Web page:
My last week in Japan! Despite all of the moments of mental misery, these two months have gone by quickly. I am flying out of Narita on Friday afternoon and will arrive at RDU sometime that evening, after having crossed enough date lines to make my mind spin. But I don't mind. At this point, I'd swim home. Still, I survived and I learned so much--not just about the Japanese language, but about God, silence, the Japanese people and their way of life, and myself, essentially. And these are lessons that I wouldn't trade, not even for a long summer at home in my own bed. Perseverance, character; and character, hope, and all that sort of thing, you know?
Diane and I had a marvelous time in Nikko this weekend. Even though it was our compromise for not being able to go to Kyoto, I think Nikko may have been the better place to go. Our hostel was right across the street from the biggest lake in Japan and it was pristine, calm, utterly gorgeous. (You'll have to see the photos for proof; they're up on Flickr.) We hiked all day long (seriously. I think we walked a total of ten miles in a mere two days. We walked and climbed everywhere, because no matter how expensive the buses or trains are, your legs are always free. Up mountains, down mountains, around lakes. You name it; we walked there).
We basked in and around the glory of the lake (Chuzenjiko), trekked up rivers, saw waterfalls, rice fields, the beauty of the Japanese countryside, which is, in my opinion, far superior to the muscular, jarring roar of Tokyo. As Saul Bellow writes in the book I just finished (More Die of Heartbreak): "Tokyo and Osaka are villes fourmillantes, they swarm. Any door you pull releases hundreds of people. You can’t open a closet without finding somebody sitting in it. Lift a manhole cover and they come streaming out. " Nikko was, mercifully, nothing of the sort. We spent three hours trekking around the lake and, to our astonishment and delight, didn't see a soul.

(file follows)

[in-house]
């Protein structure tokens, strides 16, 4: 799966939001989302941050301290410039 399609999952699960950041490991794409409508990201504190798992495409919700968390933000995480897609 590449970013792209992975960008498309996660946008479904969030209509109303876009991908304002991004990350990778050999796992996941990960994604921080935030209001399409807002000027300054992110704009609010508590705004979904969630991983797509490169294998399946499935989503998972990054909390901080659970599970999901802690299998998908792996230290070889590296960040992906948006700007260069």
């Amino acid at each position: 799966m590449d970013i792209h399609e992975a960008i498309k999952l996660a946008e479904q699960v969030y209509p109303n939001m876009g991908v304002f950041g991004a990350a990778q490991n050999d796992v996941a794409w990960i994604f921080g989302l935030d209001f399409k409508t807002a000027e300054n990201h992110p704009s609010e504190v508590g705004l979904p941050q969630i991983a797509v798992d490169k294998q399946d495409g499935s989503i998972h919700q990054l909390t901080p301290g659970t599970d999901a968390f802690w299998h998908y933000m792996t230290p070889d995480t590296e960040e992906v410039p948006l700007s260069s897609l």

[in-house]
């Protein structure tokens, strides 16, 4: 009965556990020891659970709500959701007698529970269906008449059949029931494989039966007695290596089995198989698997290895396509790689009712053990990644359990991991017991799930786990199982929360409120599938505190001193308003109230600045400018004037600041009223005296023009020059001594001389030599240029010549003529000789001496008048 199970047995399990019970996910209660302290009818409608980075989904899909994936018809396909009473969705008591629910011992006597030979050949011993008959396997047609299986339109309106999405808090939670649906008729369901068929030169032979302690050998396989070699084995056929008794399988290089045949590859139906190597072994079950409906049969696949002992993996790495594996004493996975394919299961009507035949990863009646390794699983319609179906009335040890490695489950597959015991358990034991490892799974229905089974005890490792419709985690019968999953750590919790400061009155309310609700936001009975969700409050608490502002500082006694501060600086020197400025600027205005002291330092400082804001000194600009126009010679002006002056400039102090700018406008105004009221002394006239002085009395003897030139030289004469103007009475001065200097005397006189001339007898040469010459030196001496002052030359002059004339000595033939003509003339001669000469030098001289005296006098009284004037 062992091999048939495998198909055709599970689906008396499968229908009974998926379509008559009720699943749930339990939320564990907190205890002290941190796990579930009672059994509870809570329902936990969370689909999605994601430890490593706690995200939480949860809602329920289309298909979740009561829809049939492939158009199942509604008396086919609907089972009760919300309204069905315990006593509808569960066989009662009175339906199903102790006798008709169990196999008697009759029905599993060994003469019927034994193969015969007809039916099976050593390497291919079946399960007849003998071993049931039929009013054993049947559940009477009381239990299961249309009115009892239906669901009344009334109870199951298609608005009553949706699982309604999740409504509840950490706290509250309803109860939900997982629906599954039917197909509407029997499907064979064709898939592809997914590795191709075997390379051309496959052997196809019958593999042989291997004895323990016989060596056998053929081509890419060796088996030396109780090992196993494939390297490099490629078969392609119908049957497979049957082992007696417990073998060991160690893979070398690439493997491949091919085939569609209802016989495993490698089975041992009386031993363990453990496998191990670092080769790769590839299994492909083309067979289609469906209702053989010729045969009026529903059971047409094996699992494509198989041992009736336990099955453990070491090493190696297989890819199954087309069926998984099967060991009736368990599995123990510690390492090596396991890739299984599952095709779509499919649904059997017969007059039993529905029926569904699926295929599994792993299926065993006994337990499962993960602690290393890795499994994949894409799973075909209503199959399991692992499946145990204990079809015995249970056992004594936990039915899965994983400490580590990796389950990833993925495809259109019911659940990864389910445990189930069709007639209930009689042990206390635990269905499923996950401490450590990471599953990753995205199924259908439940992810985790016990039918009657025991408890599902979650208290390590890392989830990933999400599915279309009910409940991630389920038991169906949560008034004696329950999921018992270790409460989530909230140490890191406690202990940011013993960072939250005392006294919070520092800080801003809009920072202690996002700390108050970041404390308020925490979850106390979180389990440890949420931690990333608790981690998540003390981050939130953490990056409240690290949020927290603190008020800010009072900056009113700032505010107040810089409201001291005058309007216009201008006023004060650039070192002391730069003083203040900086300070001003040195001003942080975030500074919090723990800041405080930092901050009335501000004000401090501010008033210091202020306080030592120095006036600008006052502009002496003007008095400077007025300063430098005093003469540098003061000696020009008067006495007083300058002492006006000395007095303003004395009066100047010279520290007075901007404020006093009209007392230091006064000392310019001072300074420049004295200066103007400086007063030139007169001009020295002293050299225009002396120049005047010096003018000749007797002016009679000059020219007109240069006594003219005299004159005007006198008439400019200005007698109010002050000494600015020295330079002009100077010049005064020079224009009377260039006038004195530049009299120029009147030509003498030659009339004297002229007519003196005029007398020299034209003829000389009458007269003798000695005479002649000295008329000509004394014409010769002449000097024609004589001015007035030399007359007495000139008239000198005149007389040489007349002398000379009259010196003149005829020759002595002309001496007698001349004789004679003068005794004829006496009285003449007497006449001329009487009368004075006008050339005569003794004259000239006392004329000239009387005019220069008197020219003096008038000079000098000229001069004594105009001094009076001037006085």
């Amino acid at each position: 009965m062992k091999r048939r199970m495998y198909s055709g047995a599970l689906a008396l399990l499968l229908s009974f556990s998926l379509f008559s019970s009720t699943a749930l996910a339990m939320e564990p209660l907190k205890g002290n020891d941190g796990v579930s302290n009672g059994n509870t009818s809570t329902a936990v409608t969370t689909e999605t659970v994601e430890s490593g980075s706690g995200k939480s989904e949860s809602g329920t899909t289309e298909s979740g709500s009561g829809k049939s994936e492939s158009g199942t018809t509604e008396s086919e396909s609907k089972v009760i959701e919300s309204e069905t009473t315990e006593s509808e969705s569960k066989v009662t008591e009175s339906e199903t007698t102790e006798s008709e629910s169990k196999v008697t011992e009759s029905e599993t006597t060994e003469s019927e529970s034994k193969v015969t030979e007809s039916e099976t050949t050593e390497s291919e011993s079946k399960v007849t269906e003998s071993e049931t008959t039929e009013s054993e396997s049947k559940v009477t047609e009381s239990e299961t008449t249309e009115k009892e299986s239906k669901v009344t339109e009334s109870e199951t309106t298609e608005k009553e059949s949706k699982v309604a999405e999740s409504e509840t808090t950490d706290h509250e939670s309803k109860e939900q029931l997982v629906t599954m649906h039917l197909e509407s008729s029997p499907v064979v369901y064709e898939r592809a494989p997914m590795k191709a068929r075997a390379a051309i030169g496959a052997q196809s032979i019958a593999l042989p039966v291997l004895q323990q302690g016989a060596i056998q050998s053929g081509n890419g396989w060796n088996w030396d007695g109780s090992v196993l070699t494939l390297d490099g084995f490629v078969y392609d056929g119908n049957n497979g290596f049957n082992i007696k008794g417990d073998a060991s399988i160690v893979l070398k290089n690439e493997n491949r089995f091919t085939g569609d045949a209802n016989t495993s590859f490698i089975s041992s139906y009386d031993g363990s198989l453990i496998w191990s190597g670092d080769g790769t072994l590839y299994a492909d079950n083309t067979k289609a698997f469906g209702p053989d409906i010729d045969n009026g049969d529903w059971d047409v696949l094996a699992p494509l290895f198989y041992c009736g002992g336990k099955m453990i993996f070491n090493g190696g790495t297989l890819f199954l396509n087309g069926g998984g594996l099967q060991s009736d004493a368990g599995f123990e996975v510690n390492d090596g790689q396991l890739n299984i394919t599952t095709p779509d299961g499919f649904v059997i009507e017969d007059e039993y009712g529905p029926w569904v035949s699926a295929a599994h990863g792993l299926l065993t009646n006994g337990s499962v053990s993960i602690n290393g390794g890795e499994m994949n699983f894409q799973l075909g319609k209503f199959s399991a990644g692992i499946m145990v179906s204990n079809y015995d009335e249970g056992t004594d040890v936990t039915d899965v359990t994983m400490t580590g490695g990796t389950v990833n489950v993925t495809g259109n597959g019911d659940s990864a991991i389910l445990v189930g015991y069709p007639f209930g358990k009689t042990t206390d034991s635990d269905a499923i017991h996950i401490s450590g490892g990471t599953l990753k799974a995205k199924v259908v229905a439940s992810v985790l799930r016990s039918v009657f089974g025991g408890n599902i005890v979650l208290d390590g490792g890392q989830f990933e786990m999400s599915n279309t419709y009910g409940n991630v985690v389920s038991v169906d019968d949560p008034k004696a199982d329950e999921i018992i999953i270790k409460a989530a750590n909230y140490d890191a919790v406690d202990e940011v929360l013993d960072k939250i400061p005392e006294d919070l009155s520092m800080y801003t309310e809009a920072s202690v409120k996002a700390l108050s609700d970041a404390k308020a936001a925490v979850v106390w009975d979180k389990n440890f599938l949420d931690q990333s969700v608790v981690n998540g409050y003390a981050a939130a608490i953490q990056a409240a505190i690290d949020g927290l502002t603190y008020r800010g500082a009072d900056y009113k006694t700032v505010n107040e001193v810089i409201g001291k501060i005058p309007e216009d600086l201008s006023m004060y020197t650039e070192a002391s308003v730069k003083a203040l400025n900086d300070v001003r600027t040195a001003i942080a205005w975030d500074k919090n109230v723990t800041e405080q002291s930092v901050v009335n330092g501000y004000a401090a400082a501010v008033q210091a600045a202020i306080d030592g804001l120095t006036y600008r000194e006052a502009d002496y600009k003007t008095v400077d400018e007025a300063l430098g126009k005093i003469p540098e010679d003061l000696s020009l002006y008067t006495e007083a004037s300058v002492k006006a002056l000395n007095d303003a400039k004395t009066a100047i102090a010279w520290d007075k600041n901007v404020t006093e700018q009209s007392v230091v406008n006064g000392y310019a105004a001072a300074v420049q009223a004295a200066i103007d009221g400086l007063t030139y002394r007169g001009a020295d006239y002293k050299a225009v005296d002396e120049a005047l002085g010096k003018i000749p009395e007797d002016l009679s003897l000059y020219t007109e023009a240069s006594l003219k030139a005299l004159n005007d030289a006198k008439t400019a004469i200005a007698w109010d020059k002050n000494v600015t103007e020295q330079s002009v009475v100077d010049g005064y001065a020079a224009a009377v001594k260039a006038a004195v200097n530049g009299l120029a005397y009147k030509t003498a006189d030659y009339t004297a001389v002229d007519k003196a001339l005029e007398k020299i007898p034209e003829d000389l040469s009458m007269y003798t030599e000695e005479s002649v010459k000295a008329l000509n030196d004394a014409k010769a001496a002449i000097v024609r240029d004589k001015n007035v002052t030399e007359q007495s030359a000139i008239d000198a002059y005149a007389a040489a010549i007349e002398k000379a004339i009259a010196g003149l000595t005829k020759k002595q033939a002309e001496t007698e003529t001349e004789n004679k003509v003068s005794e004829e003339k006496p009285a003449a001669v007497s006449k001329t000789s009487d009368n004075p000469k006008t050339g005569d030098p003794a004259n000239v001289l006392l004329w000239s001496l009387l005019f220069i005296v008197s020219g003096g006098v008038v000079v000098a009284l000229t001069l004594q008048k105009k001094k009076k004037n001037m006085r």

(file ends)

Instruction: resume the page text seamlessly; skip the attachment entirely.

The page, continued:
We had no agenda, no places to be at any certain time, and most of all, no homework to finish and no grammar to memorize. It was precisely the rest that we needed and I am infinitely grateful for it. We dipped our feet in the lake at sunset, read books and ate lunch on rocks in a river, watched a child-eating crow carry away our garbage, survived sleeping in a room with five strange men (one who snored like a chainsaw at two in the morning), took photos, enjoyed the strange looks we received because of Diane's old man pants (a story which I'll probably recount in one of the photo captions).
Diane was patient with me, even when I got irritable and stubborn--("Look! We'll just go down this mountain and I'm sure the waterfall is on the other side!" "No. Diane. I am not walking. Any. Further. There is not a trail there and even if there was, the waterfall is not up this mountain. It's down there." She would just shrug and hop down from a ledge, quite nimbly considering the crotch of her pants was between her knees. But even though I was grumpy, I would still like to add that I was right...) I think traveling brings out one’s true personality; it uncovers what you have sitting in the bottom of your heart, both the ugly and the good. This has been an interesting (and occasionally frightening) thing to learn.
So Nikko was grand. I would go again and take you with me.
Yesterday I had fried octopus balls for lunch.
After two months in Japan, I think my English skills have deteriorated considerably, so forgive me if my writing isn't entirely coherent. I imagine I'll need some time back home to re-acquire the ability for creating clear English composition.
Haven't the words to describe my eagerness to see all of your beautiful faces. I am homeward bound!